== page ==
August 27, 2014

Legislators debate requiring schools to test for radon

Legislators are wrestling with a new requirement that schools test for radon — the odorless, colorless gas that can cause lung cancer.

Bills that would require radon tests in every Iowa school building have cleared committees in both the House and Senate. Emily Piper, a lobbyist for the Iowa Association of School Boards, says school officials are worried about the bottom line.

“It is not about the need to do the testing and mitigation,” Piper says. “It’s about the cost and how we’re going to pay for that.”

Piper says the cost of a radon test depends upon the size of the building — and the cost can be as much as $4500 for just one building. A bill that cleared a House committee this week would require radon tests in schools, but give districts until 2025 to conduct those tests and make building improvements if there are unacceptably high levels of the gas.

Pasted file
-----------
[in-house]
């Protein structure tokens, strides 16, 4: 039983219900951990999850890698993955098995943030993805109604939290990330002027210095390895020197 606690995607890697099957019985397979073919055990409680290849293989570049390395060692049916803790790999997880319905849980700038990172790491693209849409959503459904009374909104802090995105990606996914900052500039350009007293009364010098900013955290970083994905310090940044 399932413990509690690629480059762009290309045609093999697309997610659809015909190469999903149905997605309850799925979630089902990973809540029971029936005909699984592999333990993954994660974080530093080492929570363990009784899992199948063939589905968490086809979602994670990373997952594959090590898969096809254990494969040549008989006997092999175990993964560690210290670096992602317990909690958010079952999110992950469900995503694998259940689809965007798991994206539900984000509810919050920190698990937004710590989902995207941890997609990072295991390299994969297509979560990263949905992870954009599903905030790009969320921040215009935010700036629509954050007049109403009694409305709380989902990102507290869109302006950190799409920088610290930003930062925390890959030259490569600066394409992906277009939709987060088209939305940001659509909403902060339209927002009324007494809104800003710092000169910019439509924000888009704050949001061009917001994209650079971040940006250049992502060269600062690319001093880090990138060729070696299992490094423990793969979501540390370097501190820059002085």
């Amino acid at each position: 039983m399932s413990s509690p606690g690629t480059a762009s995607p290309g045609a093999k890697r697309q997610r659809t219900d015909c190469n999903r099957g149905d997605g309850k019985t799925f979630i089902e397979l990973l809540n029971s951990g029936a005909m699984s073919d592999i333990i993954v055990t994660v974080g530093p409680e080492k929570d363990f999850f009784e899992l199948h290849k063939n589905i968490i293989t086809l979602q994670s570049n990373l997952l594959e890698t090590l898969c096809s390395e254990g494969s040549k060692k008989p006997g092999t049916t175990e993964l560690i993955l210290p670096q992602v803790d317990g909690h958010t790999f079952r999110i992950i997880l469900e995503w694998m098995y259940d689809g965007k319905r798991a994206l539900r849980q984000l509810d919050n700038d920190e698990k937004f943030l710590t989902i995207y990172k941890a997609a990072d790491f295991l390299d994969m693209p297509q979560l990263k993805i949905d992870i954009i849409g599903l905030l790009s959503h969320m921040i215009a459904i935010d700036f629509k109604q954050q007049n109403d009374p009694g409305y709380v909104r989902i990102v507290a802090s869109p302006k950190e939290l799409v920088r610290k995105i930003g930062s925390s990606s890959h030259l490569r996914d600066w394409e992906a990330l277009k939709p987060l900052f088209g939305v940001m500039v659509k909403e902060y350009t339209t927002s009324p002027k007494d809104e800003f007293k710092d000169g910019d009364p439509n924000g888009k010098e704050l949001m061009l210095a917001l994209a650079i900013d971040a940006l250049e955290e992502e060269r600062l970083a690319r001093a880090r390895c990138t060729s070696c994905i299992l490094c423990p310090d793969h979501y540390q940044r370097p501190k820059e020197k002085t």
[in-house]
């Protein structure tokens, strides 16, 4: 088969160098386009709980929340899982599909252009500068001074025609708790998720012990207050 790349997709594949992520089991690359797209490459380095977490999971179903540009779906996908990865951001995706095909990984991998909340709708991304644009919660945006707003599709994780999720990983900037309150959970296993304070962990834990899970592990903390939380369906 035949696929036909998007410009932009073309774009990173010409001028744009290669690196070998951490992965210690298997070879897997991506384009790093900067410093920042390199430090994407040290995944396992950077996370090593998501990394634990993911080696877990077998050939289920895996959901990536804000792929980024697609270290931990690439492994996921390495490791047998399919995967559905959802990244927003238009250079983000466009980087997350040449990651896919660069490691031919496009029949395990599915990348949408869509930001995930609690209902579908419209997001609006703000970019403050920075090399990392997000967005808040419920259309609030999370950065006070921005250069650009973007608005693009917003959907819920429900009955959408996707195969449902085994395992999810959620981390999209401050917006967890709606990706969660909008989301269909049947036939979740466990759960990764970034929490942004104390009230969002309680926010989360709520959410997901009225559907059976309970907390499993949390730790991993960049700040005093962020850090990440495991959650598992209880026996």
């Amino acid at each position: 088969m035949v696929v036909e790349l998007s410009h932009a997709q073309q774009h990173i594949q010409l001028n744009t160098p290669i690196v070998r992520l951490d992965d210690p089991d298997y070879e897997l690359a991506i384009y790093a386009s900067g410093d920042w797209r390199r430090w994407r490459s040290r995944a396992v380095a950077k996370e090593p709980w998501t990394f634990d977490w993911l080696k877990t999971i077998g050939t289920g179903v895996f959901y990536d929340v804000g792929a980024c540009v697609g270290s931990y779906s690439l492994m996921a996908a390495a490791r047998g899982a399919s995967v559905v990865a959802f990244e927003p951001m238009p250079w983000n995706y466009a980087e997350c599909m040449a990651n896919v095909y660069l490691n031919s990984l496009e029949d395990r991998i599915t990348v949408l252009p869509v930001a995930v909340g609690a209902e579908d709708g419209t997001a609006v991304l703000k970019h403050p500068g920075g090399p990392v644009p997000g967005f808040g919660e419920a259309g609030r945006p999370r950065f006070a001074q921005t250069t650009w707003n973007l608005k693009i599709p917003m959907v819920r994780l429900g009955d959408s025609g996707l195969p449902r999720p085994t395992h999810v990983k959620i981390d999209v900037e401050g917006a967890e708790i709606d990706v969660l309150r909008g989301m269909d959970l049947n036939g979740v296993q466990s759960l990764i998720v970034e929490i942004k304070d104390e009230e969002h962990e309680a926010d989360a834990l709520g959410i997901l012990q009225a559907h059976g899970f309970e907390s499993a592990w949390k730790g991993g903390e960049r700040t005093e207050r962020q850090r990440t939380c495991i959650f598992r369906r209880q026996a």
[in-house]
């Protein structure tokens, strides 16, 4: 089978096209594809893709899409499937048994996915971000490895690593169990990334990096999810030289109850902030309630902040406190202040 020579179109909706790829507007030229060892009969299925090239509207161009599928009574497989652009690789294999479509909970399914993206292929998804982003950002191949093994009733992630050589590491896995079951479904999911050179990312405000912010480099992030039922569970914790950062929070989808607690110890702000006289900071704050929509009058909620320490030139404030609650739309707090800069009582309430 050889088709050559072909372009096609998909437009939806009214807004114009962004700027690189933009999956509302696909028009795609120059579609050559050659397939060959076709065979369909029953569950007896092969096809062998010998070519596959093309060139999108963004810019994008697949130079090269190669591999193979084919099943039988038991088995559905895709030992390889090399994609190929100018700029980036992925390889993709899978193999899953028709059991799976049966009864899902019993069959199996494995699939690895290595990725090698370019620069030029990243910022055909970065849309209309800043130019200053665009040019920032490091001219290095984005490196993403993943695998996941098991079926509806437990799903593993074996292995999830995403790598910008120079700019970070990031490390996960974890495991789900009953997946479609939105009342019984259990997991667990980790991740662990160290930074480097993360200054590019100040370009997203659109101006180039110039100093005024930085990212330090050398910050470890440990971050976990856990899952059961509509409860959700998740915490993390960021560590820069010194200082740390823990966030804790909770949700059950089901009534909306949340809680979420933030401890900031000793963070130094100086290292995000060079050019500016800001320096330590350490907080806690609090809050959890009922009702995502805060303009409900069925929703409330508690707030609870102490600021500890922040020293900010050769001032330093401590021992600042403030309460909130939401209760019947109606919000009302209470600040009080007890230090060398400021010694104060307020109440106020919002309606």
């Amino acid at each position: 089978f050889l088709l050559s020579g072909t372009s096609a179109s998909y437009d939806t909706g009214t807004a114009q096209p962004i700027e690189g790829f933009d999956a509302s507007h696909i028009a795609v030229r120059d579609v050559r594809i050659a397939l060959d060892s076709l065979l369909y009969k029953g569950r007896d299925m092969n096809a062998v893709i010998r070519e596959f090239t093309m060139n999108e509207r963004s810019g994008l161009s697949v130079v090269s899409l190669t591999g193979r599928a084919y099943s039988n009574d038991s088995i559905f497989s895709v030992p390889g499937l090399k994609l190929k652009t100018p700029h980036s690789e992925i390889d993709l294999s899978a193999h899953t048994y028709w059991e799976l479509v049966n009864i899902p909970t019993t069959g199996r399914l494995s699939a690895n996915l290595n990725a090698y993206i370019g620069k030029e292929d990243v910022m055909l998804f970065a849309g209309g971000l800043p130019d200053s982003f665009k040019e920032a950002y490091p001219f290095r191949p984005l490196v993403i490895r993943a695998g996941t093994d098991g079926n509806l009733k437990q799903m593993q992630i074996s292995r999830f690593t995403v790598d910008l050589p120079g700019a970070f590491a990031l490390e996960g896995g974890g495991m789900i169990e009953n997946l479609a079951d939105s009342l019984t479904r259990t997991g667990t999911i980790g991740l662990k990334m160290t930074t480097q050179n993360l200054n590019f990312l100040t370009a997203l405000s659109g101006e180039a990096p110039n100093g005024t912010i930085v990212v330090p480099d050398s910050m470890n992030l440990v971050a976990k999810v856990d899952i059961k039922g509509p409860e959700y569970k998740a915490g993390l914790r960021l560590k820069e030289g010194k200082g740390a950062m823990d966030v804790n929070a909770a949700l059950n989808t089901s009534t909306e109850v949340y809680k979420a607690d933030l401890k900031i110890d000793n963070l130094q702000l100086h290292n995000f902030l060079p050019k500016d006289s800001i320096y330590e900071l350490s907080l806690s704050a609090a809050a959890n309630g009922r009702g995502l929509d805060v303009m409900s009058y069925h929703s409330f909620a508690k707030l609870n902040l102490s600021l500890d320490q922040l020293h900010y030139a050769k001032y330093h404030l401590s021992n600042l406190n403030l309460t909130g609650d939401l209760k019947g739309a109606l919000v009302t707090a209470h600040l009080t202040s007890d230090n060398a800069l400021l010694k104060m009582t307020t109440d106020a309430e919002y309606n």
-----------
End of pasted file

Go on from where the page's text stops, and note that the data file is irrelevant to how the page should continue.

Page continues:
The Iowa Senate passed a bill last year that would have required radon testing in schools and similar legislation has cleared a senate committee this week. Senator Tod Bowman, a Democrat from Maquoketa, is a teacher and coach who supports the radon testing requirement.

“And I’m a little weary of the concept of a constituent coming up and saying: ‘I went to school and it didn’t kill me,’” Bowman said during a hearing on the issue.

House members are considering the creation of a $5 million state fund that would give financially-struggling schools loans to not only pay for radon tests, but any building modifications needed to reduce elevated radon levels.

The American Cancer Society classifies radon as the second-leading cause of lung cancer. Radon is a natural radioactive gas found in the soil and the entire state of Iowa is considered at “high risk” for elevated levels of radon in homes and buildings.